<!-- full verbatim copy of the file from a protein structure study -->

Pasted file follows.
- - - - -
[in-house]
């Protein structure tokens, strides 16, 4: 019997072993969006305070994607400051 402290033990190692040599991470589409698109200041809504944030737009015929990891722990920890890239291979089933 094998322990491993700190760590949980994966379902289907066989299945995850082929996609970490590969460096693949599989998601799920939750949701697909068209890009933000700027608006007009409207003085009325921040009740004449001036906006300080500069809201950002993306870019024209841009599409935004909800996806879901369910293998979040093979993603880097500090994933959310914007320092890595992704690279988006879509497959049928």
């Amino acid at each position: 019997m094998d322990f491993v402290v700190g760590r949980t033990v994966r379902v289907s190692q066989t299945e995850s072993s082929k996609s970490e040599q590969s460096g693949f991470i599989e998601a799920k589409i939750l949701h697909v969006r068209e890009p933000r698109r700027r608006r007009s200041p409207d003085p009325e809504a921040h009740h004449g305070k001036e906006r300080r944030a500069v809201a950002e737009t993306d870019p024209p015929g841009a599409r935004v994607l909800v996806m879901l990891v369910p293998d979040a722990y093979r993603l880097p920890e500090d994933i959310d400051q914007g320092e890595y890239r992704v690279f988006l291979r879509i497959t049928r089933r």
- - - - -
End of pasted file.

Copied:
[in-house]
């Protein structure tokens, strides 16, 4: 019997072993969006305070994607400051 402290033990190692040599991470589409698109200041809504944030737009015929990891722990920890890239291979089933 094998322990491993700190760590949980994966379902289907066989299945995850082929996609970490590969460096693949599989998601799920939750949701697909068209890009933000700027608006007009409207003085009325921040009740004449001036906006300080500069809201950002993306870019024209841009599409935004909800996806879901369910293998979040093979993603880097500090994933959310914007320092890595992704690279988006879509497959049928």
């Amino acid at each position: 019997m094998d322990f491993v402290v700190g760590r949980t033990v994966r379902v289907s190692q066989t299945e995850s072993s082929k996609s970490e040599q590969s460096g693949f991470i599989e998601a799920k589409i939750l949701h697909v969006r068209e890009p933000r698109r700027r608006r007009s200041p409207d003085p009325e809504a921040h009740h004449g305070k001036e906006r300080r944030a500069v809201a950002e737009t993306d870019p024209p015929g841009a599409r935004v994607l909800v996806m879901l990891v369910p293998d979040a722990y093979r993603l880097p920890e500090d994933i959310d400051q914007g320092e890595y890239r992704v690279f988006l291979r879509i497959t049928r089933r």